Our society members are university students and therefore, do a lot of reading!
Here are some of the most interesting things we’ve read and shared for the month of February (which was quite a bookish month). You can see January’s picks here.
Like many of us looking nervously across the pond at the prospect of an electoral run by someone with worse hair than Boris Johnson, Adam posted New Scientist’s article about how Ted Cruz won the Iowa caucus using Facebook data driven microtargeting, borrowing techniques from President Obama’s reelection strategy. Often hailed as the future of campaigning, microtargeting campaigns still have significant hurdles to overcome, such as boors with a proverbial megaphone and no concept of the phrase ‘bad press’.
Myrian posted an article from Analytics Vidhya by Kunal Jain, who made a great graphic summarising 20 lessons a data scientist needs to master. Jain learnt these over a space of 10 years so do not think you need to grasp these over the summer, but particularly interesting is their division into two categories: data science is only half the battle, but non technical lessons such as knowing your business and remembering to practice your techniques and learn new ones as they emerge.
Matt posted Todd Schneider’s wonderfully detailed investigation into Uber usage in New York. Schneider examines the different subcultures of the city and gathers insight on their lives simply though this single aspect (taxi rides), such as most bankers getting to work between 7 and 8am, and understanding whether or not that chase in Die Hard with a Vengeance was really such a nightmare. Schneider’s other work with big data sets include a diverse range of subject from mortgages to marriages to gambling, all presented in a clear and often humorous way that carries even newcomers to data right through to the end of analyses.
Lastly, Louisa posted a link to a real time interactive weather map of Earth, created by Cameron Beccario. Beccario’s map is one of the most impressive weather visualisations available online, knitting together a vast array of data sources (e.g. NASA’s Goddard centre data on chemicals and particulates; NOAA data on global weather) and presenting them as a mesmerising map with many filters allowing you to change altitude or focus, such as wind speed, ocean currents, particulate density or even the type of map projection to use.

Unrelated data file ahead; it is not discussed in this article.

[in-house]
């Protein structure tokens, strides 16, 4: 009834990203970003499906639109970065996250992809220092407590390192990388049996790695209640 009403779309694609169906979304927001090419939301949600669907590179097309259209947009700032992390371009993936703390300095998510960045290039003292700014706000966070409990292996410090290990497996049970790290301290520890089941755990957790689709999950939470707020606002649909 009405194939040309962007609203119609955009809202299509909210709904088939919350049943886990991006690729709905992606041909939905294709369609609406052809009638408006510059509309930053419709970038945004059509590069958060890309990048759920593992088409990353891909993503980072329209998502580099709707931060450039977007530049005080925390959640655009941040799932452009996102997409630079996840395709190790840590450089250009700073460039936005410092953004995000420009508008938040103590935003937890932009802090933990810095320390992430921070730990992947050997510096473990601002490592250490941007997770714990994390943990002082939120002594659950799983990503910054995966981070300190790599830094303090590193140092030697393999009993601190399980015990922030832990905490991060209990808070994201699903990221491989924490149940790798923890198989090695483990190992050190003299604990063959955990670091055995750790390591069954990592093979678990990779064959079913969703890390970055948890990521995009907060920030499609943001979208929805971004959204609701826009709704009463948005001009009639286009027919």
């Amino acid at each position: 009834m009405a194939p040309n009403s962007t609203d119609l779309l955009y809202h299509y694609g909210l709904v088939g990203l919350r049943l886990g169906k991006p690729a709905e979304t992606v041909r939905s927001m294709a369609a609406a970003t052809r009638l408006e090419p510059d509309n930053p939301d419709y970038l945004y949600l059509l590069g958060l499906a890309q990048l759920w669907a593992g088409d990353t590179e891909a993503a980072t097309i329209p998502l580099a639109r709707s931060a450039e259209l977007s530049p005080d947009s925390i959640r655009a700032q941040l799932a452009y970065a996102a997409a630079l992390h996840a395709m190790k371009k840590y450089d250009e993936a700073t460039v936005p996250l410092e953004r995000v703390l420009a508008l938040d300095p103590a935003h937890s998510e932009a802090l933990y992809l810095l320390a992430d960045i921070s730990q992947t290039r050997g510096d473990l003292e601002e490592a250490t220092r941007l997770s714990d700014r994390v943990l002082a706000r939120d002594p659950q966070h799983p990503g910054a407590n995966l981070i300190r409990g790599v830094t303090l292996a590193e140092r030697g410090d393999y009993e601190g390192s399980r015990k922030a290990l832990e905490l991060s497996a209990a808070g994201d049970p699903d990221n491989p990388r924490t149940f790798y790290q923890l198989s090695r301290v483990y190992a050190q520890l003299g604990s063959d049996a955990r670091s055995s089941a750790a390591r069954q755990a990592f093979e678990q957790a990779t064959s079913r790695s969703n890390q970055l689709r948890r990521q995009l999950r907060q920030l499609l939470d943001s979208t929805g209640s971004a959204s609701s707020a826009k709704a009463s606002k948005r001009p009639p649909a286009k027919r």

One of our more learned members on all things cycling and data science, Matt Whittle (Twitter, WordPress), presented a working seminar/tutorial on mapping data using R QGIS and JS. Matt’s project is to measure the cycling rates in various counties around the UK, and identify cycling hot spots in contrast to air pollution levels. Matt’s project has also garnered interest from Parliament, so our event was like a little preview (or maybe a practice run).
During the session Matt guided members through the process of creating an interactive map using R, QGIS and JS from the initial setting up of site structures, through to creating the map itself. It’s based on work he did for Road Safety Week, who are switching some of their focus to the air pollution caused by congested roads, and not just the singing hedgehogs who are surely a fixture in most British kids’ memories from the last thirty years. Many of our members are familiar with R but not so much QGIS so it was an interesting experience all round to use some specific data mapping software.
Herd are a technology focused recruitment agency who held their first digital jobs fair in the cake tin the First Direct Arena, which several members of data soc put a look-in to. It seemed quite busy around the halls, showing a good turn out from people both from Leeds University and Leeds Beckett, the latter of which sponsored the event. There were interesting talks on personal branding from Google and how to optimise the web presence when starting up one’s own business. Amongst others, companies featuring at the event included Call Credit, Sky, Plus Net, Unilver and William Hill. While data soc members found it interesting, it seemed quite heavily weighted towards the developers cross section of digital jobs, and so it would be nice next year if they could have a few more stands/companies interested in data scientists and analysts.
Leeds University School of Law hosted Professor David Lyon for its annual CCJS lecture, which several members of the Data Science Society were pleased to be able to attend. Professor Lyon is a pioneering figure in the study of surveillance and his lecture centred on how the rise of Big Data has affected the practice of surveillance by various authorities, most notably by the NSA whose activities were revealed by Edward Snowden, and how its development will continue to change surveillance practices.
A sociologist by background, Professor Lyon’s perspectives were particularly helpful to data soc members whose interests in public policy and health often intersect questions about privacy and decision making, as well as the nature of making predictions from aggregated data sets.